How To Build A Unique No-Pin Swing Centerboard
Geodesic Airolite Boats (

Here is a good centerboard idea that is not too well known. This configuration originated on the International 14 class boats. It was probably an Uffa Fox idea and a darned good one at that. Sandy Douglas used it on the Thistle, the Highlander and the Flying Scott.

Because I haven't done plans on this 70-lb. Blivit 12, I thought that some sketches & photos to document the technique might be worth while.

centerboard photo

The troublesome hinge pin is not required. . . the board simply drops down in the slot and rests on rollers that run on a curved track. There are matching radii on the forward bottom of the trunk and the forward end of the board. This configuration provides an action similar to rotating on a pin.

The result of all of this is that leaks are eliminated and the board is easily removed. It still retains all of the swing board characteristics and needs to be weighted. Therefore quite a bit of force is needed to raise the board so some kind of tackle is required. The simple lift out feature makes it ideal for car-top boats, especially on my Geodesic Airolites.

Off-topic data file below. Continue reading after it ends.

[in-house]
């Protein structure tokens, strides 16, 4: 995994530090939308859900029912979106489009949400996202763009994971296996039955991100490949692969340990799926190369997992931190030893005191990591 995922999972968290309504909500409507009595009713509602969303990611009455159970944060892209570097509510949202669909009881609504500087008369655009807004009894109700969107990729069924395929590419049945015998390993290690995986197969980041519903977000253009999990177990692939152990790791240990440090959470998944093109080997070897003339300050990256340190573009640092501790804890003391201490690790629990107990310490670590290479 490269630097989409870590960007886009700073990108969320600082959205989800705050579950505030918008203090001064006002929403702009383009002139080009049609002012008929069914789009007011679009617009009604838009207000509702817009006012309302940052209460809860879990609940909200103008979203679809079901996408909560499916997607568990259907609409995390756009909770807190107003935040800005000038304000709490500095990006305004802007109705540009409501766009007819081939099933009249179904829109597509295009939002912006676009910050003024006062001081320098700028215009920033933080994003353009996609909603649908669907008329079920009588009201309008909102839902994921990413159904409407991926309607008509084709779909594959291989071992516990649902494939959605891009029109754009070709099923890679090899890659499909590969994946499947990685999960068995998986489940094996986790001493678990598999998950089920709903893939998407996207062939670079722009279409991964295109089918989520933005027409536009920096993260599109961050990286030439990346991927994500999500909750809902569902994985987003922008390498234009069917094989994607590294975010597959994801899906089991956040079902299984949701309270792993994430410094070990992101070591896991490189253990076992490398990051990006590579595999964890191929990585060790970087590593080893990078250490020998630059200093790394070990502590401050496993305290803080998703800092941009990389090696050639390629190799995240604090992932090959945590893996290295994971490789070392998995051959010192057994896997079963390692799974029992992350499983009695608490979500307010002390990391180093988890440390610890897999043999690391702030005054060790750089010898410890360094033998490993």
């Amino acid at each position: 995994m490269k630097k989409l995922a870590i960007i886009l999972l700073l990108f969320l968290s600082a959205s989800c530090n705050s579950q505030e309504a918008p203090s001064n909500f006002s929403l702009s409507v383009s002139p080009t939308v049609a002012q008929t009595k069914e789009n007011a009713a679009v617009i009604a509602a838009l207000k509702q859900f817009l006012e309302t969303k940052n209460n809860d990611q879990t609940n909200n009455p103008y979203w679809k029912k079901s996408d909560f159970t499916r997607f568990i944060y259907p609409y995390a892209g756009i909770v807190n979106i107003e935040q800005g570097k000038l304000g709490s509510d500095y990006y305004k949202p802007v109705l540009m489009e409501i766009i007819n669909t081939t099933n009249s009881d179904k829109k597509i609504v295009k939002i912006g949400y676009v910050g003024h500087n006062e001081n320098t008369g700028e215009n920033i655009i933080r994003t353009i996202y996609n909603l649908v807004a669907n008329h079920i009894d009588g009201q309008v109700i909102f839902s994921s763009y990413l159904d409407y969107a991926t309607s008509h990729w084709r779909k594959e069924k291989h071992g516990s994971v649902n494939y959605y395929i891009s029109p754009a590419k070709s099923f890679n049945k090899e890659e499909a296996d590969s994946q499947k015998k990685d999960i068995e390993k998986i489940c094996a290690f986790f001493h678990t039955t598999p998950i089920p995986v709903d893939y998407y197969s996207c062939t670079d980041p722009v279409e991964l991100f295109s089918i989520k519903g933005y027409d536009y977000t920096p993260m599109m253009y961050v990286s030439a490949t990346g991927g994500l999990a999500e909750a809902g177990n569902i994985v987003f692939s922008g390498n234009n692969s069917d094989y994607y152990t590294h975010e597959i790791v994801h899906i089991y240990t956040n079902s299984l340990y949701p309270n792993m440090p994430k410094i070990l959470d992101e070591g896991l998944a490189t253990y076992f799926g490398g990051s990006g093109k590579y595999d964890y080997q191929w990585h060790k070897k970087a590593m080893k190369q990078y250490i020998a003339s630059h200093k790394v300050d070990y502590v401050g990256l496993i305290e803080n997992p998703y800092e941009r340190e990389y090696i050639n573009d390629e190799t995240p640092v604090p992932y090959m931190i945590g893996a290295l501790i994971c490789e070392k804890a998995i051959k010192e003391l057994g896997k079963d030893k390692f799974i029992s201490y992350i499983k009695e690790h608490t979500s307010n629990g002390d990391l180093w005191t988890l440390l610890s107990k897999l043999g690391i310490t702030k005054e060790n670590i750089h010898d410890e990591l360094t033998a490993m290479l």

centerboard in use

NOTE: If this looks too complicated it probably is - and you had best forget the whole idea.

centerboard diagram

NOTE: Seal inside trunk and top surface of roller tracks with double epoxy coat.

SUGGESTION: Make a fullsize cardboard pattern mockup of trunk side and board. Use a 2 1/2" diameter bottle/jar cap for a roller pined to the board. Now check the actual shape by rolling it against teh 2" radius of item 4.

trunk diagram

board diagram

RIGGING: The line for a four part tackle starts at an eye at the mast step. It goes back and forth from board to step with three truning blocks located ath teh step. Adjust and secure it to a cleat monted on the top ot the thwart (as seen in the first photo.)

board head diagram

material list


Copyright 2002 Monfort Associates.